Is Your Dog a Healthy Weight? (And What To Do if the Answer is No)

When health concerns, trends, and fads sweep the human population, often the pet world is not far behind. Sometimes this is questionable. Other times, the same concerns we have for our own health absolutely apply to the health of our pets. And weight concerns are one of these.

Pet Weight Concerns? Really?

Yes.

Pet obesity is on the rise in Britain, Europe and the United States. Unsurprisingly, it has many of the same causes as human obesity. And unfortunately, it can cause the same types of health concerns, including diabetes, heart disease, some kinds of cancer, and joint problems.

In fact, the 2014 PDSA Animal Welfare Report found that in the UK, 80 percent of vets reported seeing an increase in obese and overweight pets. According to the report, one in three dogs in the UK is overweight. In the U.S., some estimates run as high as 45 percent.

How Does It Happen?

Unfortunately, as our lives get busier, we find less time to exercise — and perhaps more excuses not to. And sometimes this means less time to spend playing and walking with our dogs. As any JRT owner knows, a dog with too much time on its hands can become bored, unhappy and destructive. But lack of exercise can also lead to anxiety and weight gain.

Outdoor adventures are a great way for you and your dog to enjoy exercise together.

Another problem is food and treats. Dog treats are a barking business, and there are a ton of different kinds on the market. Not all of them are nutritious, however. And many dog owners give their dogs way too much in the way of treats. Many experts recommend that supplementary foods make up no more than 10 percent of any dog's diet.

Many dog owners also feed their dogs human junk food — and that's just as bad for dogs as it is for us.

When it comes to on-demand feeding, people's opinions are split. Many people feel that dogs can regulate their own food intake, and will only eat when they're hungry. Others believe in set mealtimes with a measured amount of food.

In this way, dogs are like people. Some will eat until they're satisfied then leave the rest of the food in the bowl. Others will continue to eat, whether their nutritional needs are satisfied or not. And this can lead to obesity.

If your dog is overweight, and you're feeding on demand, talk to your vet about switching to measured meals.

How to Tell If Your Dog is Overweight

There are three quick and easy ways to check if your dog's weight is in the right ballpark.

First, check out his or her ribs and spine. According to Pet MD, you should be able to easily feel your dog's ribs and spine, but not see them. If you can see them, your dog may be underweight. If you can't even feel them, well, you may have a chubby puppy.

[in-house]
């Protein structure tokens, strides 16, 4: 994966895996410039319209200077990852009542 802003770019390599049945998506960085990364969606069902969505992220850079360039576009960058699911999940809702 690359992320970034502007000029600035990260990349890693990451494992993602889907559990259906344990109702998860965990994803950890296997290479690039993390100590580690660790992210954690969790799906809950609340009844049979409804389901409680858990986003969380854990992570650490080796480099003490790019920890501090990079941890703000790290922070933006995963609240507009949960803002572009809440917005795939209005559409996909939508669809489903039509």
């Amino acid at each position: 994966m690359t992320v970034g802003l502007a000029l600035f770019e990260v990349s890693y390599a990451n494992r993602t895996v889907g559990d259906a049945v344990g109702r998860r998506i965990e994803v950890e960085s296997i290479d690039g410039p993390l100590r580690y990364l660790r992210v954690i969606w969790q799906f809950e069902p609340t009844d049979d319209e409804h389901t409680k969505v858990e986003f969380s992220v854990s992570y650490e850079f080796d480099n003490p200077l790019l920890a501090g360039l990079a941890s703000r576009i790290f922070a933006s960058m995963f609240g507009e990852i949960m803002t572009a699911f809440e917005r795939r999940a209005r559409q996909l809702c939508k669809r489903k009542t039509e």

Also, when you look down on your dog from above, you should see a tapered “waist.”

Tapered waist — check. Concave belly — check. A dog at a healthy weight.

Finally, when you look at your dog from the side, their abdomen should go up rather than sag down.

You can also check dog weight tables. Most Jack Russell Terriers should weight between 11 and 18 pounds.

How to Help Your Pup Shape Up

First, especially if your dog has experienced sudden weight gain, it's important to see a vet to determine whether the gain was caused by an underlying medical condition like diabetes, hypothyroidism or Cushing's Disease. If your dog's health is otherwise clear, then it's time to take some action.

This isn't going to come as a surprise. Just like with humans, the answer is often more exercise and less of the wrong kinds of food.

Swimming can be great exercise, and it's a lot of fun, too!

Get out that leash and go for a walk! Half an hour a day is good for you and good for your dog. Throw the ball! Throw the stick! Have a good game of chase! Go for a hike, or a run around the dog park.

When it comes to treats, choose small, high-quality nutritionally dense treats (ask your vet for recommendations) and dole them out sparingly.

“Real food” treats like a good, stout soup bone can be a healthy snack.

Make sure your pup is getting high quality, low fat, low carbohydrate, low calorie foods. Be careful of “weight loss” dog foods, as many of them substitute carbohydrates for protein in an attempt to bring down the overall calorie count. This can lead to your dog feeling hungry and unsatisfied. Pay attention to the manufacturer's feeding recommendations.

And always give your pup plenty of love and play.

It's In Your Hands

Exercise plus a healthy diet makes for a healthy, happy Jack!

The Jack Russell Terrier can be a bundle of energy. And, given the right type and amount of outlet for that energy, many Jacks won't ever have to think about their waistline. But too many treats and too little exercise can take its toll.

If your dog is at a healthy weight, congratulations!

But if he or she could use a little exercise, then you know what to do. Now get out there and throw that ball!

Featured Image: CC0 by Elena Zhuravleva, via Pexels